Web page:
OFTO - the current regulatory regime anticipates that post-build the transmission assets will be sold to an OFTO who will maintain the assets for a single project. Any shared solution will need to see the regime modified to allow for an OFTO to potentially service multiple projects. Additionally, during the course of any divestment, ongoing construction and / or maintenance issues will need to be considered as this could impact the wind farms connected to the transmission assets maintained by any given OFTO. The extent of this interface will be guided by the procurement and construction process and interested parties should consider appropriate mitigation at the procurement stage to ensure a smooth divestment.

Defects - depending on the nature of any shared transmission assets, projects could have differing interests in the remediation of defects. It is usual for developers and contractors to schedule certain remedial works in periods of turbine downtime to minimise a loss of generation capacity. This may not be possible on a cluster with a shared connection point if projects have become operational at different times and are therefore subject to different downtime / maintenance timelines.

Co-ordination - if a jointly owned transmission option is deployed, developers will need a close level of co-operation between projects to ensure that the transmission works are delivered to the appropriate programmes and with the necessary technical capacity required by different design needs.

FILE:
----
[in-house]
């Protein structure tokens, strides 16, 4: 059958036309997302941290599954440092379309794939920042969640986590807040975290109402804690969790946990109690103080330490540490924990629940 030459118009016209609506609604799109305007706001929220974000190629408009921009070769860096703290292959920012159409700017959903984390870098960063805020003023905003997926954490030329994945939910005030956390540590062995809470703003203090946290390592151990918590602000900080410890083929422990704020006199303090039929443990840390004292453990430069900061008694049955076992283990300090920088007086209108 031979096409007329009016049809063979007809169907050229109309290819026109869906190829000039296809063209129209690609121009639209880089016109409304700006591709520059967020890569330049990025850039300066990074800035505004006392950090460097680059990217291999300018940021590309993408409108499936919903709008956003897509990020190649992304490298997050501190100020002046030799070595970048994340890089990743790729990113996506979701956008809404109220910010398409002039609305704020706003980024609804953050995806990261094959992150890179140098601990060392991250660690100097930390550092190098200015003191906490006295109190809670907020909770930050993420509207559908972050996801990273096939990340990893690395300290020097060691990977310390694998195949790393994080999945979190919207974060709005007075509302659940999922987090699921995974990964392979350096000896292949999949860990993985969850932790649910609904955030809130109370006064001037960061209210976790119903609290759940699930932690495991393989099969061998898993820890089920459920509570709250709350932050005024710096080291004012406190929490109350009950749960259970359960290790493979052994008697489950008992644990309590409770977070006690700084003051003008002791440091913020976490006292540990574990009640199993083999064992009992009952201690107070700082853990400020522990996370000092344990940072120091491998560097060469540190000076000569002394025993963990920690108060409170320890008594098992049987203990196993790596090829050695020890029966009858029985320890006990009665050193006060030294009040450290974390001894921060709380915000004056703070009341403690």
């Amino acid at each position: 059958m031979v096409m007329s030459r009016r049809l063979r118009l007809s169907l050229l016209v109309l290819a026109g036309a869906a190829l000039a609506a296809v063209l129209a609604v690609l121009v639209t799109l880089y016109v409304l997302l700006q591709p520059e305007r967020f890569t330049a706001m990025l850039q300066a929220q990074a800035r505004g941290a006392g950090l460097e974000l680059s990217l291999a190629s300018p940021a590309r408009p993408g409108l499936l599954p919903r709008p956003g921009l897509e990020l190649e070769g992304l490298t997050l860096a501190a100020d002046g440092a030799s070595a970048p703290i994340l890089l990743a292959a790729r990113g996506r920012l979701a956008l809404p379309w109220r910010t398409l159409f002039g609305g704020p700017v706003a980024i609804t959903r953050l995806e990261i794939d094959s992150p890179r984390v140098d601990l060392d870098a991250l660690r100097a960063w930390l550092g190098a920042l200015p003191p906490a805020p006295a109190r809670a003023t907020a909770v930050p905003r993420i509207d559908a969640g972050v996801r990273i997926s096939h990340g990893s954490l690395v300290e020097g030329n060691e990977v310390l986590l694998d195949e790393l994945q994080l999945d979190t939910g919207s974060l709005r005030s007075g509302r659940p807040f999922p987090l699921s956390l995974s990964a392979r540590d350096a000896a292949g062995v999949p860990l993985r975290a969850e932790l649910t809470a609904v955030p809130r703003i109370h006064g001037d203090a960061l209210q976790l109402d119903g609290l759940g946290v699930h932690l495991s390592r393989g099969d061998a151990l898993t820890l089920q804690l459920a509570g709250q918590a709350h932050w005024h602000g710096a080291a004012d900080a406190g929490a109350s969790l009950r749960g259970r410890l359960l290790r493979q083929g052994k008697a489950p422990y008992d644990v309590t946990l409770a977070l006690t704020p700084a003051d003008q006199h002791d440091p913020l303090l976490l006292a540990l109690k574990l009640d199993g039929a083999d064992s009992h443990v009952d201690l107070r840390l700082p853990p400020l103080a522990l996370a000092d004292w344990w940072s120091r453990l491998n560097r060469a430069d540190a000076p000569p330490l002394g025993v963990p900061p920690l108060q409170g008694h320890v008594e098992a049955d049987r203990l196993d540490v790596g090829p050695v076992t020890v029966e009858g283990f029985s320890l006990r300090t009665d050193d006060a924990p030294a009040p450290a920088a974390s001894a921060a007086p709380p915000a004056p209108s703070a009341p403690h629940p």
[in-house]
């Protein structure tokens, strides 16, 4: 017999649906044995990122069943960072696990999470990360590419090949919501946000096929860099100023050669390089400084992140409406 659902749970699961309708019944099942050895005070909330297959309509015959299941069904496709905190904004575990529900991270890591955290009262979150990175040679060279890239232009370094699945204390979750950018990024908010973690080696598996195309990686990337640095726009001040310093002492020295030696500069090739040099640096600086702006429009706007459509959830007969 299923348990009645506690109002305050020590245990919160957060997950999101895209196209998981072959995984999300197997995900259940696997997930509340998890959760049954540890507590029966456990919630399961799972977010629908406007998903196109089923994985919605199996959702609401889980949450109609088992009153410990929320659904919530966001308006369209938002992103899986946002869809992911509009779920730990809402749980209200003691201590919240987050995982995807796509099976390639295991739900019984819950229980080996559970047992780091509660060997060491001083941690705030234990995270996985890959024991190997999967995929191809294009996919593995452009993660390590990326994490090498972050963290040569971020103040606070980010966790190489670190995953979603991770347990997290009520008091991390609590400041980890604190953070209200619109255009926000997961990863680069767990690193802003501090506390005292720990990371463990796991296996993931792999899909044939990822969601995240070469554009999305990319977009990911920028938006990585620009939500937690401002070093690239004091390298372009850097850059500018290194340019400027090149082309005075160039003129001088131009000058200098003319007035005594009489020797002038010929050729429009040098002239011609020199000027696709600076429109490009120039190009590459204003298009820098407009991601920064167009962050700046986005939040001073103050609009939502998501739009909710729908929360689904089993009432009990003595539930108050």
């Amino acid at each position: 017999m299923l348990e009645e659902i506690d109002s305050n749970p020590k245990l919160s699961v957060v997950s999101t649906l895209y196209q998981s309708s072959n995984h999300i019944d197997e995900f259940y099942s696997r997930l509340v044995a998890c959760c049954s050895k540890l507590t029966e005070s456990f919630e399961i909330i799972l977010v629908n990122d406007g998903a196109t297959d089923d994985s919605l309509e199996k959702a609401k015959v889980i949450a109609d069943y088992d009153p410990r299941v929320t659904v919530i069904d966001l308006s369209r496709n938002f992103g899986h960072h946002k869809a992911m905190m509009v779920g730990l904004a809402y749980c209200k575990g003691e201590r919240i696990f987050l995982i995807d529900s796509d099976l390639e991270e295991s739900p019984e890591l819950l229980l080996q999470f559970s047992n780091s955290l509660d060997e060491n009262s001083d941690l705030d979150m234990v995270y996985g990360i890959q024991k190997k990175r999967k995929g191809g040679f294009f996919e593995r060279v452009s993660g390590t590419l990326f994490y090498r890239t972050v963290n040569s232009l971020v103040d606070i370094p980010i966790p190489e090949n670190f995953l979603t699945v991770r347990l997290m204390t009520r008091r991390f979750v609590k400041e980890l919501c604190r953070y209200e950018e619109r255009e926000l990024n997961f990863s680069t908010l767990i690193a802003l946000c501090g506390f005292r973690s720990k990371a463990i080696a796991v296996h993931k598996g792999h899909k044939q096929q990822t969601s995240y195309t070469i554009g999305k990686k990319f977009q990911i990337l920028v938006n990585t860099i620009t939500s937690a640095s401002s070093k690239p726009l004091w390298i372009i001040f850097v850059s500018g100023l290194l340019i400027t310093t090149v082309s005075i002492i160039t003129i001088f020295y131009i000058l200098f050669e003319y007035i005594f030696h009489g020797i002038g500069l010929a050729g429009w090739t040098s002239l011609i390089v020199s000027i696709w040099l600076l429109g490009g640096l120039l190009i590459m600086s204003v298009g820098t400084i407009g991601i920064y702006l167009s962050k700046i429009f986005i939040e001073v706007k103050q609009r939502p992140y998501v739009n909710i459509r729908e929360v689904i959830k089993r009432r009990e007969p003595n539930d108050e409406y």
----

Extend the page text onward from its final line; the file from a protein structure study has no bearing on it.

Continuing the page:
In our experience, the importance of the procurement structure and early engagement with interested parties should not be underestimated by stakeholders looking to deliver an innovative solution smoothly.

Should you have any thoughts or queries in relation to the development of innovative grid solutions and their construction, our offshore wind specialists are always available to discuss the process with you.

Next steps

The OTNR is now in the midst of developing options and engaging with developers (round 2). Consultations are expected in the summer of this year. The promising futures of both MPIs and green hydrogen are paving the way to a more efficient, sustainable, and secure offshore wind energy supply. COP26 will take place later this year against a positive backdrop of significant investment in the UK into redesigning and future-proofing the offshore wind grid connection system.

For the other articles in our offshore wind series, please see:

This article was written by Lloyd James and Craig Bruce.



[3] in its report ‘The Sixth Carbon Budget: The UK’s path to Net Zero’



















Key contact

Lloyd James

Lloyd James Partner

  • Construction and Engineering
  • Energy and Utilities 
  • Infrastructure